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Observation data
Right ascension 02h 09m 41.27s[1]
Declination+00° 15′ 58.48″[1]
Helio radial velocity249.1 ± 17.7 km/s (154.8 ± 11.0 mi/s)[1]
Distance2 and 10 Gly (610 and 3,070 Mpc)[2]

9Spitch is a gravitationally lensed system of two galaxies.[2] The nearer galaxy is approximately 2 billion light-years (610 Mpc) from Earth and is designated SDSS J020941.27+001558.4, while the lensed galaxy is 10 billion light-years (3.1 Gpc) distant and is designated ASW0009io9 (shortened to 9io9).[2][3][4] It was discovered in January 2014 by Zbigniew "Zbish" Chetnik, an amateur astronomer from Northamptonshire, England,[2] while classifying images on the website[3] The discovery was announced on the BBC television programme Stargazing Live.[2][3][4]

The term Spitch comes from Chetnik's nickname Zbish, after a BBC producer misheard his nickname. Stargazing Live host Brian Cox supported the name 9Spitch over other suggestions as it would "highlight amateur astronomy".[2]


The Red Radio Ring (RRR) was discovered by four independent groups, including the Space Warps project using deep images from the Canada–France–Hawaii Telescope,[4] a cross-match with Herschel-SPIRE and Planck images at 350 μm to identify strongly lensed dusty star-forming galaxies (DSFGs) and follow up with Large Millimeter Telescope,[5] a detection with Herschel-SPIRE 500 μm images to identify strongly lensed DSFGs,[6] and identification of 9Spitch as the strongest lensed DSFG in the 278 GHz maps from the Atacama Cosmology Telescope (ACT) and follow-up with the Green Bank Telescope.[7]

The galaxy was studied with the Large Millimetre Telescope, which detected carbon monoxide in the lensed galaxy, and the Subaru Telescope, which detected different spectroscopic lines associated with star formation in the lensed galaxy. This study suggests a high star forming rate of about 2500 Mʘ yr -1 or a thousand times the star forming rate of the Milky Way. In the paper the name 9io9 is used instead of 9Spitch. The source reconstruction supports a compact core and an extended region, maybe indicative of a jet or lobe coming from an active galactic nucleus (AGN). The galaxy might be in the center of a large galaxy group or cluster and it will likely evolve into a massive elliptical galaxy.[4]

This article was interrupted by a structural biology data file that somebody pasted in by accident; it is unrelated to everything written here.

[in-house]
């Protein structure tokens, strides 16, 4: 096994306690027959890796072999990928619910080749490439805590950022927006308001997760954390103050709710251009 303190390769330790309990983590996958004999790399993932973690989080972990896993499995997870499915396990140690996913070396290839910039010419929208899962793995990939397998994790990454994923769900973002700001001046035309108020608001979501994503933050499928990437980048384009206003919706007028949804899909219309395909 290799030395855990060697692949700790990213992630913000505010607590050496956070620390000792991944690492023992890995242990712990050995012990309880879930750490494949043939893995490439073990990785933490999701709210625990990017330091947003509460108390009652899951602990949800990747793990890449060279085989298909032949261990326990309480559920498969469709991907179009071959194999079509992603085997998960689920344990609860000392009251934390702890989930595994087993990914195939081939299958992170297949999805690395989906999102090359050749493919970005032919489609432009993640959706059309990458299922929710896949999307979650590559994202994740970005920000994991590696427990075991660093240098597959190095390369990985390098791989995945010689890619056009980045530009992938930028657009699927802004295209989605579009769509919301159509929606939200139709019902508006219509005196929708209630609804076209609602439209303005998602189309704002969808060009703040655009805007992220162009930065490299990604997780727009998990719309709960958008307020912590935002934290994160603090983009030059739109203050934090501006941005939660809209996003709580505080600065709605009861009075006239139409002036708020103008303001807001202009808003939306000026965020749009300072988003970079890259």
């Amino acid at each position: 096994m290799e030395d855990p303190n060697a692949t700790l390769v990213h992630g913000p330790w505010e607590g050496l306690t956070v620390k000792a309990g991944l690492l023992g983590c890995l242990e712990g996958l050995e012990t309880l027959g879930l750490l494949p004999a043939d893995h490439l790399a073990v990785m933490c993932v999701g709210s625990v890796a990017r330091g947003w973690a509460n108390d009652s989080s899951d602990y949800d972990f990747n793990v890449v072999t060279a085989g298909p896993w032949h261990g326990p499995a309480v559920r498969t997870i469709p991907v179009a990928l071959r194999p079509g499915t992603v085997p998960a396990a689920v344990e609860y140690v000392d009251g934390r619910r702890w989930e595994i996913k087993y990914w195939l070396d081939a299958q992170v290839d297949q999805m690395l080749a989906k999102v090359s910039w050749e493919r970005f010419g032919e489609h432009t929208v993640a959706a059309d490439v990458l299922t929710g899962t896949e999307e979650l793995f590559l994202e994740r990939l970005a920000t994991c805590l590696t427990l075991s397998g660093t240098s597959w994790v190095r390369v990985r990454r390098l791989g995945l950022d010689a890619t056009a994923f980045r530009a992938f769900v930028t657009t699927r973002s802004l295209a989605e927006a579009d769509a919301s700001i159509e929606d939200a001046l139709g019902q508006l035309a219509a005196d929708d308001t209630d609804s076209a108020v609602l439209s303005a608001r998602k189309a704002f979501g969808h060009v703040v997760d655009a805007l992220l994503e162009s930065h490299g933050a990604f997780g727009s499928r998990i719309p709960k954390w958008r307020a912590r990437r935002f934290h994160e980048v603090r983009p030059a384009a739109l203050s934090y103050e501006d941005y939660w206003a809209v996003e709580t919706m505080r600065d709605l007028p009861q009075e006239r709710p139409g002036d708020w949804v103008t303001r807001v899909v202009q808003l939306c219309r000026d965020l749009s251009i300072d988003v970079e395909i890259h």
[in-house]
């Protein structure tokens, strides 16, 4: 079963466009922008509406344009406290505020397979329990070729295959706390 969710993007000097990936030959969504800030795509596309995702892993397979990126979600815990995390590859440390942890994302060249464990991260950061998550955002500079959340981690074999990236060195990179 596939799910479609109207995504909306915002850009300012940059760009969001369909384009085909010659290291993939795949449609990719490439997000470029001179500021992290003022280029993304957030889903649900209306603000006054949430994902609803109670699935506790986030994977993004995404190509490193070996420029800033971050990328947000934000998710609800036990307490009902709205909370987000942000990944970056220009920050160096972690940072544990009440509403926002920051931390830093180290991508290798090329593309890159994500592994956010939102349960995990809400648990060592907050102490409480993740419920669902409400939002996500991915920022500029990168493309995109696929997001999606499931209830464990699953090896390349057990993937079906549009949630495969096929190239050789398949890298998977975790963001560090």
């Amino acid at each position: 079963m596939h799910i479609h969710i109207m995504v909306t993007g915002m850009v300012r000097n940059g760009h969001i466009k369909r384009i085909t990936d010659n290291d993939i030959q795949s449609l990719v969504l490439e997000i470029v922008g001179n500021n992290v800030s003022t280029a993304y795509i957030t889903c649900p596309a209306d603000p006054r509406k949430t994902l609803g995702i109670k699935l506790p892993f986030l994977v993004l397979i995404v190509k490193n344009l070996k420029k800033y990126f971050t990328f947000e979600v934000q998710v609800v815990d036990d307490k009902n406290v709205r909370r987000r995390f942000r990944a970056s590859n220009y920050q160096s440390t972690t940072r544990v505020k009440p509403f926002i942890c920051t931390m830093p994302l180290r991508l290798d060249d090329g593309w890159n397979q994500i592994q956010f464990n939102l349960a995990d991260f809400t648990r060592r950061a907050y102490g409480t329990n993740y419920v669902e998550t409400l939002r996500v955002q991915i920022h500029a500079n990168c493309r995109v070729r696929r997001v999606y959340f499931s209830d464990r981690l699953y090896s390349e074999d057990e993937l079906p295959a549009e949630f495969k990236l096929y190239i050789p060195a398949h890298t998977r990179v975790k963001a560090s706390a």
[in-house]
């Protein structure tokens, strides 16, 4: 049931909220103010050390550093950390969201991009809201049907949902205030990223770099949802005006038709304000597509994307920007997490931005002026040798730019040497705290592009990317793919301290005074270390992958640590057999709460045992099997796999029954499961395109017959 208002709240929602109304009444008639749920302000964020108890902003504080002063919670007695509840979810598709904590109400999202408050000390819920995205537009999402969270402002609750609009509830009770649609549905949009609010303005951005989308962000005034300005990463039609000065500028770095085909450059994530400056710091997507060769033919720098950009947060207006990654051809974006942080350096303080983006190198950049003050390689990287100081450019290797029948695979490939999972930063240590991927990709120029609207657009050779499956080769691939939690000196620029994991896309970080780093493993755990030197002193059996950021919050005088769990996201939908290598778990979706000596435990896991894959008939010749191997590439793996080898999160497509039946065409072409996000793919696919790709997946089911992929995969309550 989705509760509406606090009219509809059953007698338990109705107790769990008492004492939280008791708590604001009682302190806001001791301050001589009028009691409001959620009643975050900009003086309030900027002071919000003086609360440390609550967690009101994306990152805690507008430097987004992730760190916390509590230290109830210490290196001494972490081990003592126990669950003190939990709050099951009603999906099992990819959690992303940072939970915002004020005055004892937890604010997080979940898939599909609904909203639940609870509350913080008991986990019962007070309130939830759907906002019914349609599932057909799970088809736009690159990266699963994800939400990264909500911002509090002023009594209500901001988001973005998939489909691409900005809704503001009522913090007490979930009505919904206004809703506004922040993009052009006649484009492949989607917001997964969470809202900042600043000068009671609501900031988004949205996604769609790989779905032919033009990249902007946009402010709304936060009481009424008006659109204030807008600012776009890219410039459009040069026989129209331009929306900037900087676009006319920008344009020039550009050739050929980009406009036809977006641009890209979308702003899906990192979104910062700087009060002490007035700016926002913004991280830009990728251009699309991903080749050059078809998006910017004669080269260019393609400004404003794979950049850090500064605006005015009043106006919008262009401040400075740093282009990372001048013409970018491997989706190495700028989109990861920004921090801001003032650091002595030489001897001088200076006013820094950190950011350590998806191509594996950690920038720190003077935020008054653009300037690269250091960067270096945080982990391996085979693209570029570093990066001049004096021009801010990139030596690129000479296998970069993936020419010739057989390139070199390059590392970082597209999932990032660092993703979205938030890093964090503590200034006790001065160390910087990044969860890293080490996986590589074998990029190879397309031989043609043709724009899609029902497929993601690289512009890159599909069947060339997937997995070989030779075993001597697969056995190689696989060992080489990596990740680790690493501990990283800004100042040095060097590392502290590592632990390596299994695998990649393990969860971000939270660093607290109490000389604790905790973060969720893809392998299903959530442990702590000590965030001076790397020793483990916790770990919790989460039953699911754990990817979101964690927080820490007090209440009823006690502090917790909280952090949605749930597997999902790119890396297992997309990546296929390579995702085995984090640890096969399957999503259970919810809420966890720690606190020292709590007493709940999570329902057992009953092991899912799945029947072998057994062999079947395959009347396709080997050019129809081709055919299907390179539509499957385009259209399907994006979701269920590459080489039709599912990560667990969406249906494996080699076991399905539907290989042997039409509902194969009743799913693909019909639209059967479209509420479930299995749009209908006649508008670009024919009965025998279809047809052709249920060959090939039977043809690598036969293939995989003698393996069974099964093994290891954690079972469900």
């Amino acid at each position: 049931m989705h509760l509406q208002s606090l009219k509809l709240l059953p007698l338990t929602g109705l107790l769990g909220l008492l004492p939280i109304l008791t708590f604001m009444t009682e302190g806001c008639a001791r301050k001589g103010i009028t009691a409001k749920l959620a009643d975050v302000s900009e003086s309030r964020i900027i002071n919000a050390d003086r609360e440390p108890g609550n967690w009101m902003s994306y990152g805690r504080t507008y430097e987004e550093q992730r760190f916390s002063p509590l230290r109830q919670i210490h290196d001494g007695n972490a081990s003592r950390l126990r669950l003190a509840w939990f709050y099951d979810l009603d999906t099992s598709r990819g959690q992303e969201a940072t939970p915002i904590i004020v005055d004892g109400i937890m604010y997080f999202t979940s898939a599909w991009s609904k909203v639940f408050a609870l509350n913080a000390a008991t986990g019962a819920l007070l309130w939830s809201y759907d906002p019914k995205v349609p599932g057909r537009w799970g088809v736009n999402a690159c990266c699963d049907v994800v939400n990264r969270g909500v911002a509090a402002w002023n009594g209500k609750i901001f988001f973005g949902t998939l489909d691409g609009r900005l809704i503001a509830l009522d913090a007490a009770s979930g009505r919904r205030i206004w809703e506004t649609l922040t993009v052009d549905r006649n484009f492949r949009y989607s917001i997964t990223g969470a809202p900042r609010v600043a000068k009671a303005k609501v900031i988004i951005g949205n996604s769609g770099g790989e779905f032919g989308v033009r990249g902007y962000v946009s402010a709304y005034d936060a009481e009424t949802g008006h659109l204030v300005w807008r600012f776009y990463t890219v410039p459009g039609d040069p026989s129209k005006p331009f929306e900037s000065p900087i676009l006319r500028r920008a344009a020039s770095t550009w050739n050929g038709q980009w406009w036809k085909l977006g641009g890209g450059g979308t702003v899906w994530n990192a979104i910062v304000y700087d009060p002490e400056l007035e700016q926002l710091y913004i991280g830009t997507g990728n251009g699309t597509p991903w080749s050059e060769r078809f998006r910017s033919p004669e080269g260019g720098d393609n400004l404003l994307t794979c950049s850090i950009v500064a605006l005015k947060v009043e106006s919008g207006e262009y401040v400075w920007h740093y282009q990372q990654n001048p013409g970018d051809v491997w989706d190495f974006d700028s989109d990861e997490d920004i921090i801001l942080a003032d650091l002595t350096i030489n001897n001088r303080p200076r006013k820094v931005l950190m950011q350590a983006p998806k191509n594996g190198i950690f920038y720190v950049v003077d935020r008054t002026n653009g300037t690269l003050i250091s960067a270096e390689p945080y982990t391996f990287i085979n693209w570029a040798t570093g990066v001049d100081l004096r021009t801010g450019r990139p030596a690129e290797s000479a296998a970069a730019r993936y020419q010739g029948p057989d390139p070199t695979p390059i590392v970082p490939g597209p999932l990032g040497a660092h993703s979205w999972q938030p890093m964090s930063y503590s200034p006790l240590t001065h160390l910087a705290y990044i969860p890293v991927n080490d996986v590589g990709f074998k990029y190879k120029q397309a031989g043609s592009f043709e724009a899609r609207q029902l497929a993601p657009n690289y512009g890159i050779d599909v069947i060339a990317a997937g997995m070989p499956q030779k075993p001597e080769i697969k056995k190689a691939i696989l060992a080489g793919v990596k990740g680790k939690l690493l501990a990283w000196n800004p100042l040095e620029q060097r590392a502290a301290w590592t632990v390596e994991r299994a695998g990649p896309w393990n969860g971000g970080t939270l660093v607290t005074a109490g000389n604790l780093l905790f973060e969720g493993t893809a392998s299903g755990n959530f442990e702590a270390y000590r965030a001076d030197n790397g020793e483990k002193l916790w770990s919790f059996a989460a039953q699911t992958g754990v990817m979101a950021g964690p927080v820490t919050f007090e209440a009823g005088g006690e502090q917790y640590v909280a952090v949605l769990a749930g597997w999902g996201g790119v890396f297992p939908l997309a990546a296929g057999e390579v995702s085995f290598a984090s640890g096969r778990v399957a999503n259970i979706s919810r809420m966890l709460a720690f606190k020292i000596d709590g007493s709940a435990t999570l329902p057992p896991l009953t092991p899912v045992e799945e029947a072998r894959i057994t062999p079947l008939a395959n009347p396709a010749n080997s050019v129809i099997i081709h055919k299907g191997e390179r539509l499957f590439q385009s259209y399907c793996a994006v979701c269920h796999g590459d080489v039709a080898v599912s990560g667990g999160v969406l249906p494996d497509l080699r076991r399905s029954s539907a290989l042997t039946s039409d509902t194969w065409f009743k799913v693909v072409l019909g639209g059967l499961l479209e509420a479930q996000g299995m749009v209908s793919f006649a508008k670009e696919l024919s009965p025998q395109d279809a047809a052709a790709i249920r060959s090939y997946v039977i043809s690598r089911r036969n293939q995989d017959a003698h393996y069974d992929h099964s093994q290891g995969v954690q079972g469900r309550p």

Observations with the Northern Extended Millimeter Array (NOEMA) and detailed reconstruction of the lensed galaxy suggests an approximately 3-kiloparsec (9,800 ly) diameter rotating disk of gas.[8]

9Spitch was observed with the Atacama Large Millimeter Array (ALMA) 12-meter antennas in December 2017 as part of project 2017.1.00814.S. The data revealed the presence of atomic carbon and carbon monoxide as a tracer of star formation. It was estimated that the total star formation rate of the molecular ring is about 2800 M yr-1. ALMA also detected the cyanide radical travelling twice the velocity of the rotation of the molecular ring, with a radial velocity of 680 km s-1. This is explained as a possible interaction between material outflowing from the AGN and interstellar material.[9]